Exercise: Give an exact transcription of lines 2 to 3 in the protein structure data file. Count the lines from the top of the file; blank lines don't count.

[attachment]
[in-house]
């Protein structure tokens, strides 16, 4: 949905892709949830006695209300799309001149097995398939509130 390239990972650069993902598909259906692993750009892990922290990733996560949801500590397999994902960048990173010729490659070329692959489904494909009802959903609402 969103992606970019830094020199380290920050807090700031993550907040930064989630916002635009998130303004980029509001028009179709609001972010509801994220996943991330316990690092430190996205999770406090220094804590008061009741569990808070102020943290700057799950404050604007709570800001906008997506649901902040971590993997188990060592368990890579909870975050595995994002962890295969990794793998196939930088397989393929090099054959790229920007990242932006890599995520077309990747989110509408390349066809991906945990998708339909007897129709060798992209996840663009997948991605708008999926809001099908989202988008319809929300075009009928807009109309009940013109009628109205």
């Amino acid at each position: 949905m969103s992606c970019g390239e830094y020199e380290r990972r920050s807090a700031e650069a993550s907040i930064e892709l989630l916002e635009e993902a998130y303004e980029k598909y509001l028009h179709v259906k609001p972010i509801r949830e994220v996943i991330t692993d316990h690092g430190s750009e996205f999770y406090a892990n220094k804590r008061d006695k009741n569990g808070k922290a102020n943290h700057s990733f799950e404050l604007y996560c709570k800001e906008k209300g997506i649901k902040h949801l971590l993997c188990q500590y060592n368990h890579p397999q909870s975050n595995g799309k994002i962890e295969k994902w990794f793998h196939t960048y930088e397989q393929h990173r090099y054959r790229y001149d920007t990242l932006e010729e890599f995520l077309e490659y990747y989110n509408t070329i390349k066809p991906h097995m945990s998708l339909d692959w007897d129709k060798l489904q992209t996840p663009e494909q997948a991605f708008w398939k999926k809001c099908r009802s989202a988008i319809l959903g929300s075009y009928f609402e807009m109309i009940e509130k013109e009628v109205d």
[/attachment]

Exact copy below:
């Protein structure tokens, strides 16, 4: 949905892709949830006695209300799309001149097995398939509130 390239990972650069993902598909259906692993750009892990922290990733996560949801500590397999994902960048990173010729490659070329692959489904494909009802959903609402 969103992606970019830094020199380290920050807090700031993550907040930064989630916002635009998130303004980029509001028009179709609001972010509801994220996943991330316990690092430190996205999770406090220094804590008061009741569990808070102020943290700057799950404050604007709570800001906008997506649901902040971590993997188990060592368990890579909870975050595995994002962890295969990794793998196939930088397989393929090099054959790229920007990242932006890599995520077309990747989110509408390349066809991906945990998708339909007897129709060798992209996840663009997948991605708008999926809001099908989202988008319809929300075009009928807009109309009940013109009628109205």
């Amino acid at each position: 949905m969103s992606c970019g390239e830094y020199e380290r990972r920050s807090a700031e650069a993550s907040i930064e892709l989630l916002e635009e993902a998130y303004e980029k598909y509001l028009h179709v259906k609001p972010i509801r949830e994220v996943i991330t692993d316990h690092g430190s750009e996205f999770y406090a892990n220094k804590r008061d006695k009741n569990g808070k922290a102020n943290h700057s990733f799950e404050l604007y996560c709570k800001e906008k209300g997506i649901k902040h949801l971590l993997c188990q500590y060592n368990h890579p397999q909870s975050n595995g799309k994002i962890e295969k994902w990794f793998h196939t960048y930088e397989q393929h990173r090099y054959r790229y001149d920007t990242l932006e010729e890599f995520l077309e490659y990747y989110n509408t070329i390349k066809p991906h097995m945990s998708l339909d692959w007897d129709k060798l489904q992209t996840p663009e494909q997948a991605f708008w398939k999926k809001c099908r009802s989202a988008i319809l959903g929300s075009y009928f609402e807009m109309i009940e509130k013109e009628v109205d």